The poet inquires the sun why it thinks its beams are strong. The poet lover claims that he can cover the sun simply by a wink of his eyes. But he will not do this because he doesn’t want to deprive himself of the sight of his lover even for a moment. The speaker’s ability to obscure the sun by the wink of his eyes is a hyperbolic (exaggerating) expression. Actually, the poet-lover focuses on the power of love which dominates over the sun.

If her eyes have not blinded thine,
Look, and tomorrow late, tell me,
Whether both th’ Indias of spice and mine
Be where thou leftst them, or lie here with me.
Ask for those kings whom thou saw’st yesterday,
And thou shalt hear, All here in one bed lay.

The poet asks the sun if his (the sun’s) eyes have not been blinded by his mistress’s eyes to tell him by tomorrow whether the treasures of both the Indias (the spices of the East India and the gold mines of the West Indies) are in the same place they occupied in the past. In his regular motion the sun will see all the things at their normal places. But the poet’s mistress’s brightness blinds the sun. As a result of it, now they are in the poet-lover’s bed room.

The poet even says if the sun asks about the kings he shined on yesterday he will learn they all lie now in the poet-lover’s bed. The poet here wants to say that all the beauty, happiness and wealth are combined together into his mistress.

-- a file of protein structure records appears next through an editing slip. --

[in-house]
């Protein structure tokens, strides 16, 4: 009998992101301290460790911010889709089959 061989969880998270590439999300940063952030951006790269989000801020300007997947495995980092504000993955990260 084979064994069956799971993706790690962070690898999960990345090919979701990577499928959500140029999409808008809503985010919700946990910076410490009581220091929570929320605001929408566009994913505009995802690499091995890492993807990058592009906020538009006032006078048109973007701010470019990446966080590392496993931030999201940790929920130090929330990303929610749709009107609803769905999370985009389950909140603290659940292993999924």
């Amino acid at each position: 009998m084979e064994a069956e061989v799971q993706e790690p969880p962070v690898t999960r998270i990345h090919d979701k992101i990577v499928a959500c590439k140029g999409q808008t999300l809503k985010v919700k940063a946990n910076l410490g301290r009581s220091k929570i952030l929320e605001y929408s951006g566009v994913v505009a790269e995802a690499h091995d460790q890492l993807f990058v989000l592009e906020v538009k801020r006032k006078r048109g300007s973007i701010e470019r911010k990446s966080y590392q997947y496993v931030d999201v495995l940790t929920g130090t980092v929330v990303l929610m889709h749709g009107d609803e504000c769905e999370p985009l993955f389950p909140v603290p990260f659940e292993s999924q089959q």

Third Stanza

She’s all states, and all princes, I,
Nothing else is.
Princes do but play us; compared to this,
All honor’s mimic, all wealth alchemy.

in the third stanza of the poem ” The Sun Rising” the poet says that his mistress represents all the states of all the kingdoms of the world and he represents all the kings of the world. There is nothing else apart from them and their love. All the kings and queens only play the role of them. They (the kings and queens) try to enjoy love, peace and happiness as the poet and his mistress enjoy. All the honour seems to be mimicry and all the wealth is worthless before their love and enjoyment. Here, the poet wants to say that nothing is more important than their love.

Thou, sun, art half as happy as we,
In that the world’s contracted thus.
Thine age asks ease, and since thy duties be
To warm the world, that’s done in warming us.
Shine here to us, and thou art everywhere;
This bed thy centre is, these walls, thy sphere.

The poet says that the sun will be half happy with the poet-lover and his mistress to know that the entire world has been contracted into their bed. It is much easier for the old sun to do his duty. His duty is to warm and shine the whole world. According to the poet the whole world will be warmed and shined on if the sun warms and shines on the poet-lover’s bed. So, the poet curtly invites the sun to shine and warm their bed room. He even asks the sun to revolve around their bed as his centre and treat the walls of the room as his sphere.

Here the poet lover’s bed is compared to the centre of the sun and the walls of the bed room are compared to the sphere of the sun within which it revolves. It is an apt example of metaphor. Again, the poet uses an epigram where he says “though sun art half as happy as we”. This suggests that the earth is round and the sun shines only on half of the earth at a time. On the other hand, the lovers do share the two halves of love sphere in a single room.